Studies on airborne rhinos, hissing cats get Ig Nobels prize

Annual honour for unusual accomplishments in science and the humanities aims to make people laugh and then think.

A study about the modes of cat and human communication, including purring, meowing and hissing was also cited in the Biology category, which is among some of the findings given awards online on Thursday night.

An annual honour for unusual accomplishments in science and the humanities, the Ig Nobles professed aim is to make people laugh and then think.

The awards are presented by Nobel laureates and are usually held at Harvard University, but this year marked the second that the spoof awards had been held online.

A choral meditation on how bridges bring people together was interspersed between the presentations.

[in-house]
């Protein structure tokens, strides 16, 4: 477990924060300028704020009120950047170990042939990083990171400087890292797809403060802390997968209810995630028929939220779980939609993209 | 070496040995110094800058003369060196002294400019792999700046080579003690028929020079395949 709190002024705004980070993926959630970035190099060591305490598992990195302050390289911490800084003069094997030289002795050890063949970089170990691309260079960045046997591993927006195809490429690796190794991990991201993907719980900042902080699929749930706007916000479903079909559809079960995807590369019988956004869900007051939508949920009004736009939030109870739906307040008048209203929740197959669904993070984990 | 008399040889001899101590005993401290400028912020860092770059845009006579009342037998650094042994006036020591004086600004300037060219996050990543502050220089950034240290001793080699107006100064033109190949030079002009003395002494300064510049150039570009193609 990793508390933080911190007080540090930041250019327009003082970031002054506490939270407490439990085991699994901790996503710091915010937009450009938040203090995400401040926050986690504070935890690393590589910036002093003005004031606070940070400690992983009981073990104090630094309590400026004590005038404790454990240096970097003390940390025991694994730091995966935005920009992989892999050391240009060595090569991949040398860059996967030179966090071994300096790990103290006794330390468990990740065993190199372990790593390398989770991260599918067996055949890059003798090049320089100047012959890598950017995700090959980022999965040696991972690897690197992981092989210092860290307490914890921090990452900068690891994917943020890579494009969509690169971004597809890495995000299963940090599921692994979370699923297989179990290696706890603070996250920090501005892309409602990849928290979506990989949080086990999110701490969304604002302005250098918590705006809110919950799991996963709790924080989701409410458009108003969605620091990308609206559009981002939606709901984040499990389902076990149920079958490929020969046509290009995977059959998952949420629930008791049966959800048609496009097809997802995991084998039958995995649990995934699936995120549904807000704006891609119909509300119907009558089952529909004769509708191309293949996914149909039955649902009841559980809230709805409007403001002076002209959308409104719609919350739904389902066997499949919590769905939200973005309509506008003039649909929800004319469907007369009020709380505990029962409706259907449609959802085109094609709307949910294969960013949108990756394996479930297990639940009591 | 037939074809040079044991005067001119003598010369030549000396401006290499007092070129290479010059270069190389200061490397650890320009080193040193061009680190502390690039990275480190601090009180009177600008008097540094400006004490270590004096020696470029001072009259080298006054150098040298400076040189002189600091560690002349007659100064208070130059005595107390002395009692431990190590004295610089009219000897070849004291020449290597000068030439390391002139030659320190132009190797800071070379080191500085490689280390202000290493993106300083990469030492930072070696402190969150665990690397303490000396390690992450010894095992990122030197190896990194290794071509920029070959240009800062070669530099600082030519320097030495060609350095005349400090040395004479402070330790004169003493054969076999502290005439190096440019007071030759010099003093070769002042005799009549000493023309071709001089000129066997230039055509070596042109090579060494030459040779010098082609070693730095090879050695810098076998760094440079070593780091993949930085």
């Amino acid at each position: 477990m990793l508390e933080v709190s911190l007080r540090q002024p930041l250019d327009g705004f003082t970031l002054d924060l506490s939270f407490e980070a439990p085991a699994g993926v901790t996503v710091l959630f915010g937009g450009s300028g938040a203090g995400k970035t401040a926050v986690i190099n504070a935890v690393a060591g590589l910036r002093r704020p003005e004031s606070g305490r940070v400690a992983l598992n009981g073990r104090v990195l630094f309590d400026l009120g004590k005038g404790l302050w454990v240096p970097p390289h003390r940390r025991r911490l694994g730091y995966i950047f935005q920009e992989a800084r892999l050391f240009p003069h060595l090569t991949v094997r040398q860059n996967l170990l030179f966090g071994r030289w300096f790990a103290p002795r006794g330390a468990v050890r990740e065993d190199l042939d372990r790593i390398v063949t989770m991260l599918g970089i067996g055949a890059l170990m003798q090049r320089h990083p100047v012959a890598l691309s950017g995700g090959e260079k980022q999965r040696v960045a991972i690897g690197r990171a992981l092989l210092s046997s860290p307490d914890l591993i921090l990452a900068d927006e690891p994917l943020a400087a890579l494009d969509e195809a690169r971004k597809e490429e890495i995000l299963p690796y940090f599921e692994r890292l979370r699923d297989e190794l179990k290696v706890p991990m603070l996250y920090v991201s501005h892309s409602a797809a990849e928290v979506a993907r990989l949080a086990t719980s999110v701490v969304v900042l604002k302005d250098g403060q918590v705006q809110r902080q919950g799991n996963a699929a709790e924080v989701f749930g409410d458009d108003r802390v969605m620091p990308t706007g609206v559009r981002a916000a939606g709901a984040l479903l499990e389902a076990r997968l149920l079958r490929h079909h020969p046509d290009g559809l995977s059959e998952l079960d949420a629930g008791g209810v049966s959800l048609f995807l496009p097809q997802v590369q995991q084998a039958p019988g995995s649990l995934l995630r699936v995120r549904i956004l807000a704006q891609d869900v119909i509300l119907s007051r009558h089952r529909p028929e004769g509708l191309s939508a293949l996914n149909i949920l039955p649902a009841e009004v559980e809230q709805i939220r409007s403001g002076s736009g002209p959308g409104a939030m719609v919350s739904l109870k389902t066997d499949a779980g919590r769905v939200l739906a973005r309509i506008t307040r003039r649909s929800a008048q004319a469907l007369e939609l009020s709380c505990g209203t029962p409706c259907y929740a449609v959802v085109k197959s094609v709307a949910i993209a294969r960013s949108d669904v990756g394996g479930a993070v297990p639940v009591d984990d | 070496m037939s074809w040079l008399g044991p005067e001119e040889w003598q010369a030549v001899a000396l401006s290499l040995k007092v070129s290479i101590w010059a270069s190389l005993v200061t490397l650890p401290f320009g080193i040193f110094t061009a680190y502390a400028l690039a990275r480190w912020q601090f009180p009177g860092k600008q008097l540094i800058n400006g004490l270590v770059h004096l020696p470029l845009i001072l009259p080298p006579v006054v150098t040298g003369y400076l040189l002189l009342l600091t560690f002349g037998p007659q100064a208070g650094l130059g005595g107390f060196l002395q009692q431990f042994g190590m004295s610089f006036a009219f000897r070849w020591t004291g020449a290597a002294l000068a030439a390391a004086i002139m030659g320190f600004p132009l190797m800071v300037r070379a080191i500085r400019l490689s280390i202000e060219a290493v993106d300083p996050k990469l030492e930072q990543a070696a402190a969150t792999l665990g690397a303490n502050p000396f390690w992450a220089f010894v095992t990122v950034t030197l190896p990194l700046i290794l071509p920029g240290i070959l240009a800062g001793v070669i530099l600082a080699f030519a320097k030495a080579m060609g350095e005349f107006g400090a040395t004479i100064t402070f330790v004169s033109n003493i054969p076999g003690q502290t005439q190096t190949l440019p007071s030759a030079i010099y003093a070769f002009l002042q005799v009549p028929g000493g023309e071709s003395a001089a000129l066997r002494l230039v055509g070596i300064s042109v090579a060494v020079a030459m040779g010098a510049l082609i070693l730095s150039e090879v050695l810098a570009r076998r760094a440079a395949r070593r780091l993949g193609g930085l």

“You have to be a genius and creative and sometimes even a little bit crazy to move rhinos this way.”

The findings that people may have begun growing beards to help cushion the impact of blows was accorded the peace prize.

Chewing gum and orgasms as effective decongestants were some of the other topics of research that were honoured, as well as an experiment to learn why pedestrians do not constantly collide with other pedestrians.

Susanne Schotz from Sweden won the biology prize for analysing variations in “purring, chirping, chattering, trilling, tweedling, murmuring, meowing, moaning, squeaking, hissing, yowling, howling, growling, and other modes of cat–human communication” and even demonstrated some of the noises she had studied.

“If you didn’t win an Ig Nobel prize this year, and especially if you did, better luck next year,” he said.

In the history of the award, Andre Geim is the only Ig Nobel Prize winner who went on to become a Nobel Prize laureate.


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